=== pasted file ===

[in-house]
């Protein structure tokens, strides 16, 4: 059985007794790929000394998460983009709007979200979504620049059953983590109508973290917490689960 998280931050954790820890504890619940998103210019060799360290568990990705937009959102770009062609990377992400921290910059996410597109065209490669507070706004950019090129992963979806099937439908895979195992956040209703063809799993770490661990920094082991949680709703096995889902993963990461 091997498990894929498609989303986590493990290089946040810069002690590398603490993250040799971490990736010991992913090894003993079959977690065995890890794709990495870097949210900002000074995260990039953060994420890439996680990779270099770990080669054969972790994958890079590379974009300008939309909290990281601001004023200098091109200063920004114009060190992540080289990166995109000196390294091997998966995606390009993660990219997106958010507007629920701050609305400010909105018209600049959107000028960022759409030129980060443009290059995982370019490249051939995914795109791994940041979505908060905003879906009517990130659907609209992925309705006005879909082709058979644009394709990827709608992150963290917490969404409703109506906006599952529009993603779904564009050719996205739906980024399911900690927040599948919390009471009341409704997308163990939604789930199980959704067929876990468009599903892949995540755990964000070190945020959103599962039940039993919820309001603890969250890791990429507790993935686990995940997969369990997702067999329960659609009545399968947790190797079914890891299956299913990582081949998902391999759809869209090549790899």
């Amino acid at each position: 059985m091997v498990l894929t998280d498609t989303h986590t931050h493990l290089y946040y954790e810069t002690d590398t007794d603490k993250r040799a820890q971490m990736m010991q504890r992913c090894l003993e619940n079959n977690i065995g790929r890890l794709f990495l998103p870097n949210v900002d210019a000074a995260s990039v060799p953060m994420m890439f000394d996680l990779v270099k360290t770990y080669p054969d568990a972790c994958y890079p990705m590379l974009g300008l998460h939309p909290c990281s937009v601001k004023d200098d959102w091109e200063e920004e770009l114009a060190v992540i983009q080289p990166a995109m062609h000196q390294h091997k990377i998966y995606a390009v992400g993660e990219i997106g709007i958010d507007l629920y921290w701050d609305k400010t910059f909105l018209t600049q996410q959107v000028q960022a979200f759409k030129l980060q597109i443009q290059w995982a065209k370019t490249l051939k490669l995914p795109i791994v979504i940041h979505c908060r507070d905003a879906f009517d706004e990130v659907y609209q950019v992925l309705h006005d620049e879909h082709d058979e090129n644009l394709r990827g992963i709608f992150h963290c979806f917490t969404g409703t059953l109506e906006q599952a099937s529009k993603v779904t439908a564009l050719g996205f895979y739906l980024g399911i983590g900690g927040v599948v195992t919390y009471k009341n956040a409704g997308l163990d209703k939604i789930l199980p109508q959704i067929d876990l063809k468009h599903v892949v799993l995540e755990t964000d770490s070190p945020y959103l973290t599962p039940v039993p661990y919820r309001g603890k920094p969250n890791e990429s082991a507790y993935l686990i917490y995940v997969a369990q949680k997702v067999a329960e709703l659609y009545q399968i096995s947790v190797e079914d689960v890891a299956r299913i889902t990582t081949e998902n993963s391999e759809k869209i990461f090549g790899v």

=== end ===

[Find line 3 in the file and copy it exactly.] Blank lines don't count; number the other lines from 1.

């Amino acid at each position: 059985m091997v498990l894929t998280d498609t989303h986590t931050h493990l290089y946040y954790e810069t002690d590398t007794d603490k993250r040799a820890q971490m990736m010991q504890r992913c090894l003993e619940n079959n977690i065995g790929r890890l794709f990495l998103p870097n949210v900002d210019a000074a995260s990039v060799p953060m994420m890439f000394d996680l990779v270099k360290t770990y080669p054969d568990a972790c994958y890079p990705m590379l974009g300008l998460h939309p909290c990281s937009v601001k004023d200098d959102w091109e200063e920004e770009l114009a060190v992540i983009q080289p990166a995109m062609h000196q390294h091997k990377i998966y995606a390009v992400g993660e990219i997106g709007i958010d507007l629920y921290w701050d609305k400010t910059f909105l018209t600049q996410q959107v000028q960022a979200f759409k030129l980060q597109i443009q290059w995982a065209k370019t490249l051939k490669l995914p795109i791994v979504i940041h979505c908060r507070d905003a879906f009517d706004e990130v659907y609209q950019v992925l309705h006005d620049e879909h082709d058979e090129n644009l394709r990827g992963i709608f992150h963290c979806f917490t969404g409703t059953l109506e906006q599952a099937s529009k993603v779904t439908a564009l050719g996205f895979y739906l980024g399911i983590g900690g927040v599948v195992t919390y009471k009341n956040a409704g997308l163990d209703k939604i789930l199980p109508q959704i067929d876990l063809k468009h599903v892949v799993l995540e755990t964000d770490s070190p945020y959103l973290t599962p039940v039993p661990y919820r309001g603890k920094p969250n890791e990429s082991a507790y993935l686990i917490y995940v997969a369990q949680k997702v067999a329960e709703l659609y009545q399968i096995s947790v190797e079914d689960v890891a299956r299913i889902t990582t081949e998902n993963s391999e759809k869209i990461f090549g790899v």